"Look, I am for helping women. I just don't see abortion as helping women. And I don't love my career that much to say, 'I'm going to remain silent on this'. I'm defending every single baby who has never been born. And every voice that would have been unique like Johnny Mathis's. How do we know that we didn't kill the very child who could have created a particular type of medicine that saves other lives?"

story here

Tuesday, August 25, 2009

Mickey Rourke thanks God and Catholic faith for 'second chance'

cross-posted from A Catholic View

Famed Hollywood actor Mickey Rourke, who was at the Sarajevo Film Festival last week, told a Bosnian newspaper that he thanks God and his Catholic faith for giving him a “second chance” in life to overcome his addictions, which almost led him to commit suicide.

Speaking to the Bosnian daily “Avaz,” Rourke said, “God gave me a second chance in life and I thank Him.”

Rourke achieved fame in the 80s with action films and erotic thrillers. At the beginning of the 90s he left film for boxing and fell into heavy drug and alcohol addiction.

story here

Sunday, August 23, 2009

Movie Review: The Time Traveler's Wife - PG13

cross-posted from A Catholic View

Warning: Potential spoilers

In a way, Clare has known, and loved, Henry her whole life. The main theme, of course, is their love story. The other prevalent themes are acceptance (she accepts the fact that he disappears at any time, without warning, and he accepts his condition as well) and trust; there is definitely trust between them, and they later have to cope with 2 miscarriages. I was disappointed that he got a vasectomy when he thought his genetics might have caused them, but hint: it IS a movie about time travel :) The story is very well-done, told in an entertaining and plausible fashion.

Content warning: Every time Henry time travels, he does so without clothes; he leaves without them, and shows up wherever he is going naked. However, there is no nudity shown.

A very good movie. See it. You'll be glad you did!

Monday, August 17, 2009

The Fifty Best Catholic Movies of All Time

cross-posted from A Catholic View

The best religious films, and therefore the best Catholic films, convey the great truths of Christianity implicitly rather than explicitly, not unlike the mystery of incarnation itself, in which the Word became flesh in the person of an obscure carpenter from a hick town in a minor province. In addition, this list consists primarily of films that deal with Catholic characters, Catholic society, and the Bible in ways that are not hostile to the Church. Most of them were made by Catholic directors.

It is interesting to note that the three best directors who ever worked in Hollywood, Frank Capra, John Ford, and Alfred Hitchcock, were all practicing Catholics. So much for the detrimental effects in these times of the Church upon art.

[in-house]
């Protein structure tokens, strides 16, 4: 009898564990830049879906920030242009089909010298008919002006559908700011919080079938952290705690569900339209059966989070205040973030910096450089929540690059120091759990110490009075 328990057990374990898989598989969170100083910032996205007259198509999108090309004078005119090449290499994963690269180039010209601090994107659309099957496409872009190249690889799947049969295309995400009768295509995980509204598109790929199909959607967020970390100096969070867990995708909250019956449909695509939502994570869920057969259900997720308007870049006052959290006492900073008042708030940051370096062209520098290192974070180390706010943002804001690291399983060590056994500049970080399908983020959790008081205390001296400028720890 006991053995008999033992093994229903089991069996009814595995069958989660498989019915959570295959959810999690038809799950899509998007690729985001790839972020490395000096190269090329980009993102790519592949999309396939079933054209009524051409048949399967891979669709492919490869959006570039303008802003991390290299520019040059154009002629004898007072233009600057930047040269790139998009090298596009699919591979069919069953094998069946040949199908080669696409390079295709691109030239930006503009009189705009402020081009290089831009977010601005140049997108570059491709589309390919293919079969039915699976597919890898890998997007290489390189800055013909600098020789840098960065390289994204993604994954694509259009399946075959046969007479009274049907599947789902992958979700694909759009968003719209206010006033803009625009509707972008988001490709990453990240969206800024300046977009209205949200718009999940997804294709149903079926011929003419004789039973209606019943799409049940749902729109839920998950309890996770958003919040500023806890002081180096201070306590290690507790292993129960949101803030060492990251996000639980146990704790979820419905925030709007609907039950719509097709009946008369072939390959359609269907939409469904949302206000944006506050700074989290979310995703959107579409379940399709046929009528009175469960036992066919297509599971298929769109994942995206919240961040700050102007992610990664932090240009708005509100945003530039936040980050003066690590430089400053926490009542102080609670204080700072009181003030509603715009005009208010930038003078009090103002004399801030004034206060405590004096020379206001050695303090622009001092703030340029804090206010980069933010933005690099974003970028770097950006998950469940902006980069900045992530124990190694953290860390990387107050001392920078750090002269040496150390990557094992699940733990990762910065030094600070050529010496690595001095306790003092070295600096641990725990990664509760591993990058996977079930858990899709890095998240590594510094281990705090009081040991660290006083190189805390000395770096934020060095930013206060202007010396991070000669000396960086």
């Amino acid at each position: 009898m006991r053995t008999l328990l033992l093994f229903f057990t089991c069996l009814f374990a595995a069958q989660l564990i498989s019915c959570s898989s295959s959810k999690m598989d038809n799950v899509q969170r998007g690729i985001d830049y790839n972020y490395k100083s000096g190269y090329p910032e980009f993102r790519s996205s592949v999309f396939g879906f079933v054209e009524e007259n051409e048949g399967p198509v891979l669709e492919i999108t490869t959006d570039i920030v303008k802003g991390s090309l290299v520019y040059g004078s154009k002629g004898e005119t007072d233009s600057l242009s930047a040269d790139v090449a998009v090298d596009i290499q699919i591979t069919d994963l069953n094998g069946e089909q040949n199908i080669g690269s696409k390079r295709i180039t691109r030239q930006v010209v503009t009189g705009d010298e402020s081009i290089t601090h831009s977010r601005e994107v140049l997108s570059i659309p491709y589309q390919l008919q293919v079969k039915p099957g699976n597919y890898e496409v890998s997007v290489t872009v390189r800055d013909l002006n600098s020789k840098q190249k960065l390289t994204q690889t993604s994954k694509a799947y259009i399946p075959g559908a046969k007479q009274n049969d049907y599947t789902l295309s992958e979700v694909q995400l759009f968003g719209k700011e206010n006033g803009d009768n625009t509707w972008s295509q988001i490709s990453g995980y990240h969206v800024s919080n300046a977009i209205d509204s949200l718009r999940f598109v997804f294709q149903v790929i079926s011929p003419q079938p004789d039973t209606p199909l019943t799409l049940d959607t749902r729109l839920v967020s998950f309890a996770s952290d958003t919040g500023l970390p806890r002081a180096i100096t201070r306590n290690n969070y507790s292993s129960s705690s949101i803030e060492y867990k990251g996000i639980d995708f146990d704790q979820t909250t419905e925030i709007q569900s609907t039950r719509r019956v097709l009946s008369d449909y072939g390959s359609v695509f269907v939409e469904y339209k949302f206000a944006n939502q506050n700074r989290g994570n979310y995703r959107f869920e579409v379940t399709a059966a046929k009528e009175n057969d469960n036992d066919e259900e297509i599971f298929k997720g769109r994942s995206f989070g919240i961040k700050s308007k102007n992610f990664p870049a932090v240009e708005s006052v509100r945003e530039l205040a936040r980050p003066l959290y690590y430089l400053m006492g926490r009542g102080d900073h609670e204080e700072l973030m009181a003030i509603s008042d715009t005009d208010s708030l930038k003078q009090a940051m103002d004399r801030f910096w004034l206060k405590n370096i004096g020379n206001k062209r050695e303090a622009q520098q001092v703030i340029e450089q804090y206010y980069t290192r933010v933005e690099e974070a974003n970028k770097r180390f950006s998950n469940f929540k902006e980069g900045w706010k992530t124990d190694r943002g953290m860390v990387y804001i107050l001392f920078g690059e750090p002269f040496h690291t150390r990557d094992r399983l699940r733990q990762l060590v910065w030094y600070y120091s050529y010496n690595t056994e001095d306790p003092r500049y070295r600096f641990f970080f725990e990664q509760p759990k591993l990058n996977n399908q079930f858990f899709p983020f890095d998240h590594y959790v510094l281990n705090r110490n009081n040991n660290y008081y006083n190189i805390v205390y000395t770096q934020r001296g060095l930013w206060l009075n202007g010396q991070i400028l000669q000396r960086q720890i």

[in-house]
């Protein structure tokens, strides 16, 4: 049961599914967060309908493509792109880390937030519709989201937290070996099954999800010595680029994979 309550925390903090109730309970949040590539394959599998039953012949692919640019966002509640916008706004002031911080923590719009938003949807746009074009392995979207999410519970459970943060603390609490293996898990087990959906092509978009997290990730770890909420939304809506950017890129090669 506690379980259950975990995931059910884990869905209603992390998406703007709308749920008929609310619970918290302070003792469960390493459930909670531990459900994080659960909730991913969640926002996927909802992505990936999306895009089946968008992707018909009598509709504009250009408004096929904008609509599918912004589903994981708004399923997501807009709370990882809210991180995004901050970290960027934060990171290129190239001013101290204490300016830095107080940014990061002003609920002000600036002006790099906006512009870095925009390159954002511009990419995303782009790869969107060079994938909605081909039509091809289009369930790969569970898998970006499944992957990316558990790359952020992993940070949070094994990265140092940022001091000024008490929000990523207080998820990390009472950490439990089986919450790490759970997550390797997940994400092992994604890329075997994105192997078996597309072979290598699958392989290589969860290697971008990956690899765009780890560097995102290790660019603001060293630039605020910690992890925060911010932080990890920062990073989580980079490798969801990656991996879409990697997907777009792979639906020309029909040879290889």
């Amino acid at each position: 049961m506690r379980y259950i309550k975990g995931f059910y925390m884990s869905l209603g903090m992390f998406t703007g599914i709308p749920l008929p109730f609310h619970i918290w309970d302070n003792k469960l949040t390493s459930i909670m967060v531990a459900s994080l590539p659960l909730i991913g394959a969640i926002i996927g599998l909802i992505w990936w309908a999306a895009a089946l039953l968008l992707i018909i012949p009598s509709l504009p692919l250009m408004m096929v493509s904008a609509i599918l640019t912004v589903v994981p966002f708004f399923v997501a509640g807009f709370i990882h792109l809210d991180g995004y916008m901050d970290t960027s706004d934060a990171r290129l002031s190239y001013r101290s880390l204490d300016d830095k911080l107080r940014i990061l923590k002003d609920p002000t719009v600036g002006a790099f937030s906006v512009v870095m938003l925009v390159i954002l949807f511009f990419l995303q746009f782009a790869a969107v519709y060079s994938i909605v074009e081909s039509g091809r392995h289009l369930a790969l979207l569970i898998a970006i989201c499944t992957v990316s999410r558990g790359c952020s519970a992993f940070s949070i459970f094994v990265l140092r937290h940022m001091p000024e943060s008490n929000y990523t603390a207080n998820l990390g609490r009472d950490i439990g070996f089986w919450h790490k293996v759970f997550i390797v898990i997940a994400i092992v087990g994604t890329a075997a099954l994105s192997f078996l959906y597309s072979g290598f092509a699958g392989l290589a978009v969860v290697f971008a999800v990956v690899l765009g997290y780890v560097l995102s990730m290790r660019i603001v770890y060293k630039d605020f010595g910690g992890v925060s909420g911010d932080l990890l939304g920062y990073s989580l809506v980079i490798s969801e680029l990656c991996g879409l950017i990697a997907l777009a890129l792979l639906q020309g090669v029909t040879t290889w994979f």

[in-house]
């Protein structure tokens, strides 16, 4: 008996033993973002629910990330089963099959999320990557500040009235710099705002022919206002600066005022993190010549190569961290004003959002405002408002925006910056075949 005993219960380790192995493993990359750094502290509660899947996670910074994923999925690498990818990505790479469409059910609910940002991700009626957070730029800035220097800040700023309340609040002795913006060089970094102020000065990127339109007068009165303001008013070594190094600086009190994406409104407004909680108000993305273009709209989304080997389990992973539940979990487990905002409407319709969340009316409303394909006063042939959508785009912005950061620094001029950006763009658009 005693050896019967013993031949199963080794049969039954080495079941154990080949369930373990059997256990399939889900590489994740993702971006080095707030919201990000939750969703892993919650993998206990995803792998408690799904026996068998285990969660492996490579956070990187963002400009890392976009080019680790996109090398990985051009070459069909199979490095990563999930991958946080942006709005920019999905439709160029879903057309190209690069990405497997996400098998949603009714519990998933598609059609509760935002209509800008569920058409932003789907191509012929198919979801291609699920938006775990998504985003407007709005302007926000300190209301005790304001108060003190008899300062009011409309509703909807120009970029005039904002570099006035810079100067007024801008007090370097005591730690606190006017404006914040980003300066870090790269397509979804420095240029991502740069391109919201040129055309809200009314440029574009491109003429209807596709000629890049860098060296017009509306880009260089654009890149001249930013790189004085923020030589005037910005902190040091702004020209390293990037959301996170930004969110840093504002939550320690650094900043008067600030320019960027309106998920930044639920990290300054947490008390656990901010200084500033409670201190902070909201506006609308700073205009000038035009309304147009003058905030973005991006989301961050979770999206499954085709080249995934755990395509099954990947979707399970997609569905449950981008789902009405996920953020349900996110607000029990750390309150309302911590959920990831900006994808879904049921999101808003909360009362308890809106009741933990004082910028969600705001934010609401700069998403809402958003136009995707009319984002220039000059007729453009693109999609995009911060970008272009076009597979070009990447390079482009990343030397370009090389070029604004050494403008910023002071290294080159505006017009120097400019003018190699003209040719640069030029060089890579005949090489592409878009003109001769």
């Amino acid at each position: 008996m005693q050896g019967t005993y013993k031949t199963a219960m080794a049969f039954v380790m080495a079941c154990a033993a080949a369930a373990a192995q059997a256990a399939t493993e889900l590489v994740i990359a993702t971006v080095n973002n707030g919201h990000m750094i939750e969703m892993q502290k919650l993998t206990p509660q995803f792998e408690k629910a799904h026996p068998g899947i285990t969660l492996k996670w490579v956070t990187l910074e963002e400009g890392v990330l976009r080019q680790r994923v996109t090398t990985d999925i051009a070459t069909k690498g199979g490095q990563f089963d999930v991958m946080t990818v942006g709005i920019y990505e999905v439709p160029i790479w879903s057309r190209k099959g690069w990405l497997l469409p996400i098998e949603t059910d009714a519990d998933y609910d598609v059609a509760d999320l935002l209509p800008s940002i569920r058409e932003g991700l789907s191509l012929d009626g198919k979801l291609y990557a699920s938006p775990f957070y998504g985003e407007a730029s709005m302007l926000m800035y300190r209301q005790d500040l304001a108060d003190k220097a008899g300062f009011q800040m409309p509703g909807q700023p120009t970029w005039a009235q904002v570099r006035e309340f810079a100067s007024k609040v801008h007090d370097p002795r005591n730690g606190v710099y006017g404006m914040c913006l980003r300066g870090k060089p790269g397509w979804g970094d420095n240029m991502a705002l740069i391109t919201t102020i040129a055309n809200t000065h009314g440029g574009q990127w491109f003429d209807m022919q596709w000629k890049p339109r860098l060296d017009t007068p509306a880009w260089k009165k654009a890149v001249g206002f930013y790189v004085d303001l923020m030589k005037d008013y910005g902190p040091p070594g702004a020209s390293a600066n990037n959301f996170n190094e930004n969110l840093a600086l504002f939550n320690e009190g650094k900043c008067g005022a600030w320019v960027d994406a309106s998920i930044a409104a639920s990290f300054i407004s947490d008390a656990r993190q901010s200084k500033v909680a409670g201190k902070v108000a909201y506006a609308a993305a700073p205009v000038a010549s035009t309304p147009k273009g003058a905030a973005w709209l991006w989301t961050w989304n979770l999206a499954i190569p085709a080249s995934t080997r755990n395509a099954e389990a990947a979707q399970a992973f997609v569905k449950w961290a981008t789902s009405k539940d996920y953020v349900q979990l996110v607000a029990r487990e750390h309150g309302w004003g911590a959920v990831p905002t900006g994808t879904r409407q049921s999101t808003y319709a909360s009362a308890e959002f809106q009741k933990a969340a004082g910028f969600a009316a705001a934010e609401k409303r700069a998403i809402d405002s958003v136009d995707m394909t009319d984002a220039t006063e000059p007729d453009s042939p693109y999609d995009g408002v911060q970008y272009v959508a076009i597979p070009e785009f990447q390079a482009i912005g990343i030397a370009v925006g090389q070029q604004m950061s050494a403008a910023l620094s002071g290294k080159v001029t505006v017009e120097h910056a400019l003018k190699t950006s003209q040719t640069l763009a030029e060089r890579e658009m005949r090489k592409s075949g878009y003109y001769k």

Full List Here

Sunday, August 16, 2009

Movie Review: District 9 - R

cross-posted from A Catholic View

As the previews indicate, aliens landed on earth almost 30 years ago and they are still segregated in an area called District 9, in Johannesburg, South Africa (their disabled mothership hovers above). They have become known as scavengers, and their area is like a slum, or a ghetto, and they are treated very badly by the humans; in fact, the humans don't want them near anymore, so they are being located 200 kilometers away.

Wikus van der Merwe, with Multi-National United (MNU), is put in charge of serving eviction notices and beginning the relocation process. The story really revolves around Wikus.
He comes in contact with a chemical virus and slowly begins to transform into an alien. This is significant, because alien DNA is necessary to operate the alien weaponry. He becomes a fugitive, and is accused of having sexual relations with an alien. He teams with an alien: the alien shelters him, and he he helps the alien retrieve what he needs to get his ship working. I found the theme of trust to be quite prevalent; both in trusting people you shouldn't, and in learning to trust people you didn't.

Overall, a good picture, but there is a dark tone to it which may not appeal to everyone. The ending makes it likely that there will be a sequel.

Content Warnings: There are some gruesome parts such as blood, and brief body part scenes, and the F word was used quite a bit, even by the aliens too.

Thursday, August 13, 2009

Catholic playwright works to impact culture by showcasing heroic sanctity

A Catholic California playwright says that theatre is “the grassroots of entertainment” that can have a “profound impact” on young people. He points to his own plays and productions as examples of efforts to bring portrayals of heroism and sanctity to the secular culture.

Cathal Gallagher, author of more than ten plays, was born in County Donegal, Ireland in 1938. He served in the U.S. Air Force and lived in Denver, Colorado before moving to San Jose, California in 1963.

In a Tuesday e-mail interview he told CNA that he had been writing comedies for the stage when he read about Cardinal Josef Mindszenty, a Hungarian prelate who suffered under Communist persecution. Gallagher said he was so moved by the cardinal’s heroism that he decided to write a play about him.